Blood Lead Concentration Correlates with All Cause, All Cancer and Lung Cancer Mortality in Adults: A Population Based Study

  • Published : 2013.05.30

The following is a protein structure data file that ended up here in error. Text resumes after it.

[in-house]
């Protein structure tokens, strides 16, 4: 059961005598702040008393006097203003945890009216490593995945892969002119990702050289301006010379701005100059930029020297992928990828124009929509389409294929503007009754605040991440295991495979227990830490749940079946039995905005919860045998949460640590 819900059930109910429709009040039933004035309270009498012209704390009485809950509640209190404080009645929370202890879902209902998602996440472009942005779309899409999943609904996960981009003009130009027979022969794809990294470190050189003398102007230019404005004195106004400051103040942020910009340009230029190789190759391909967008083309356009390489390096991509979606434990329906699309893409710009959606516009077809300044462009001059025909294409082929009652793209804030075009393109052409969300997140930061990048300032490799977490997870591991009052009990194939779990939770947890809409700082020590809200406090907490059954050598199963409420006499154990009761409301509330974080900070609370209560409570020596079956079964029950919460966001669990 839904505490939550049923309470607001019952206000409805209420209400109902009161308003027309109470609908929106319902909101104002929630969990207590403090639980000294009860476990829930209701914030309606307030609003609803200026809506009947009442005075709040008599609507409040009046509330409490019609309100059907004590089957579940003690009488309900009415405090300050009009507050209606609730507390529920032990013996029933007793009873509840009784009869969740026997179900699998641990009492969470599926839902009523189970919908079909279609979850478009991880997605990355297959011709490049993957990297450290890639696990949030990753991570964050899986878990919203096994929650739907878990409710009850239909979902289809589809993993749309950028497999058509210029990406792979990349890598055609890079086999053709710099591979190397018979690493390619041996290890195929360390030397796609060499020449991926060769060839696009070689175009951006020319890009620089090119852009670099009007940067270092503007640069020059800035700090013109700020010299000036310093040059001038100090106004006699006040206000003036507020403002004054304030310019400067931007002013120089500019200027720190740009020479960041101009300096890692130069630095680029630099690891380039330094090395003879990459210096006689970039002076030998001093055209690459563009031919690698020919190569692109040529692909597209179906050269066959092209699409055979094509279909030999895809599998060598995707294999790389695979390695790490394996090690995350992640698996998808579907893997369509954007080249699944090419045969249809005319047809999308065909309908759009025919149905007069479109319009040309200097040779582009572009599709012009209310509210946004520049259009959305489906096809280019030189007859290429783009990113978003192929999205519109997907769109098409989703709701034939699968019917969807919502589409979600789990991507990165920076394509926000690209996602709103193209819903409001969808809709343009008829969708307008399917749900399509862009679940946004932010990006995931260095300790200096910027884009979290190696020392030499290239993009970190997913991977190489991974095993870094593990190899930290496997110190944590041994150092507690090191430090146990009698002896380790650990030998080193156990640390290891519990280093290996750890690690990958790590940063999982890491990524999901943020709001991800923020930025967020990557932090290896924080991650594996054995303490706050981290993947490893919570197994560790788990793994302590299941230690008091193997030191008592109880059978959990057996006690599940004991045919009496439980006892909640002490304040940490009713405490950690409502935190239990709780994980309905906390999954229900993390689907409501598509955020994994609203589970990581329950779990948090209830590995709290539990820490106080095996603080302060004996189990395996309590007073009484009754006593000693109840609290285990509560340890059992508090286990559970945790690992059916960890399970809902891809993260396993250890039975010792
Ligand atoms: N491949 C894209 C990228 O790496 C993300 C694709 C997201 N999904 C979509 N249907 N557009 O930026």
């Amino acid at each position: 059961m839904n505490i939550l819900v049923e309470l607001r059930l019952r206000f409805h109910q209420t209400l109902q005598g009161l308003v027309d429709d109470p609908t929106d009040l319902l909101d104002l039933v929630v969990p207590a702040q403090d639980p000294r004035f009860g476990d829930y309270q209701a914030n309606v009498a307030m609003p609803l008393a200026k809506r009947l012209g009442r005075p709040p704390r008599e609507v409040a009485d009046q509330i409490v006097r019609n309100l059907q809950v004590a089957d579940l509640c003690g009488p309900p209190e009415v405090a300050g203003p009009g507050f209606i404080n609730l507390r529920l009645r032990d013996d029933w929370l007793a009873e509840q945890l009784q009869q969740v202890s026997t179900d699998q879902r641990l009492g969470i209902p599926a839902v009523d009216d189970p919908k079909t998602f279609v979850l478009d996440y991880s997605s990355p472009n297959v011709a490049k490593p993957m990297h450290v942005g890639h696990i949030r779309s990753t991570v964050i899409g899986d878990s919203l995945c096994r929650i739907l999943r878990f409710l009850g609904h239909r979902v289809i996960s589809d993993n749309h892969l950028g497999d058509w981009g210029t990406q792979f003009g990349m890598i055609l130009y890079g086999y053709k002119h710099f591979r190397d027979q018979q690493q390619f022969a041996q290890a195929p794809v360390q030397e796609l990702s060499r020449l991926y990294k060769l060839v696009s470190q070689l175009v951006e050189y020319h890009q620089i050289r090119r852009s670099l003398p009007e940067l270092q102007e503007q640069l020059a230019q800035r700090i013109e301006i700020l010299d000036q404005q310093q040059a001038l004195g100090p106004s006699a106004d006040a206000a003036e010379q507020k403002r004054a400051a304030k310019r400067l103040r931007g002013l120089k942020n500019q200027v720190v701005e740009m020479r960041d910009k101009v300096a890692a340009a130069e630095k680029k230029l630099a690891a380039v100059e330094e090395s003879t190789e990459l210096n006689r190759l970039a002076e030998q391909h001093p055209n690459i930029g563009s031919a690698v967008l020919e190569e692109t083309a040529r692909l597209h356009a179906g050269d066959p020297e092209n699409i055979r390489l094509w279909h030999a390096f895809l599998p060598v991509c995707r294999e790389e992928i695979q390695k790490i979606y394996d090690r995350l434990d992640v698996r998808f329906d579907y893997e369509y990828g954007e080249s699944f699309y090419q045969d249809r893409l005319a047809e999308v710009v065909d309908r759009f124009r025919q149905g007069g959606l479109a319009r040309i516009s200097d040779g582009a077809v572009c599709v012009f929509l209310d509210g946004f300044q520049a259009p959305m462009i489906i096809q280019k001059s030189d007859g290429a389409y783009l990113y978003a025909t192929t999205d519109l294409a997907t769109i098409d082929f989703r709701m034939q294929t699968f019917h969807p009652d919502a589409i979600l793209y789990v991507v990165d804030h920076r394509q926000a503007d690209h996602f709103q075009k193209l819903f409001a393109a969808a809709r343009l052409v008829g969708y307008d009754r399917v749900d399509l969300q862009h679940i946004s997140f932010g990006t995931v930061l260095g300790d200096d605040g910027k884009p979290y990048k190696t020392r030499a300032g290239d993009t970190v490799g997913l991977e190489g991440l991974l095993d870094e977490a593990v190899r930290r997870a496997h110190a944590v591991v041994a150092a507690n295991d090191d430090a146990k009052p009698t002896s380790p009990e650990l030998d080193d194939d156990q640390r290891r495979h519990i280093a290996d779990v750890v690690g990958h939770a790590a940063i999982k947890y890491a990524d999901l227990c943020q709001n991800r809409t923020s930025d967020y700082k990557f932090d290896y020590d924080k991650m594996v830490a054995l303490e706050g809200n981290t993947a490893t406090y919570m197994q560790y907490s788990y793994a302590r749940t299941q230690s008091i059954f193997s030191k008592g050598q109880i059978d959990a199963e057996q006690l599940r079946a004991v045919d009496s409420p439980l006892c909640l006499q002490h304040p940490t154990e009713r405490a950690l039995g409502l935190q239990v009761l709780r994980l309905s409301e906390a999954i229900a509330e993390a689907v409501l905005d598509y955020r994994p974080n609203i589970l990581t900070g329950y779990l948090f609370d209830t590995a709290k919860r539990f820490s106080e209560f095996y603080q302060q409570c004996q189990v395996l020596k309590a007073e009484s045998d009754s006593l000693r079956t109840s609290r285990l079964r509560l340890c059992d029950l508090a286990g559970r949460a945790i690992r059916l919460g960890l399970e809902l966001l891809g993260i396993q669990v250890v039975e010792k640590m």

Background: This study used National Health and Nutrition Examination Survey III to study the relationship between blood lead concentration and all cause, all cancer and lung cancer mortality in adults. Patients and Methods: Public use National Health and Nutrition Examination Survey (NHANES III) data were used. NHANES III uses stratified, multistage probabilistic methods to sample nationally representative samples. Household adult, laboratory and mortality data were merged. Sample persons who were available to be examined in aMobile Examination Center (MEC) were included in this study. Specialized survey analysis software was used. Results: A total of 3,482 sample participants with complete information for all variables were included in this analysis. For all cause death, the odds ratios (S.E.) for statistically significant variables were body mass index, 1.03 (1.01-1.06); 1.01 (1.01-1.01); blood lead concentration, 1.05 (1.01-1.08); poverty income ratio, 0.823 (0.76-0.89); and drinking hard liquor, 1.01 (1.00-1.02). For all cancer mortality, the odds ratios (S.E.) of the statistically signigicant variables were: age, 1.01 (1.01-1.01); blood lead concentration, 1.07 (1.04-1.12), black race, using non-Hispanic white as reference, 1.69 (1.12-2.56); and smoking, 1.02 (1.01-1.04). For lung cancer mortality, the odds ratios (S.E.) of the statistically significant variables were: age, 1.01(1.01-1.01); blood lead concentration, 1.09 (1.05-1.13); Mexican Americans, using non-Hispanic white as refrence, 0.33 (0.129-0.850); other races, 1.80 (0.53-6.18); and smoking, 1.03 (1.02-1.05). Conclusion: Blood lead concentration correlated with all cause, all cancer, and lung cancer mortality in adults.


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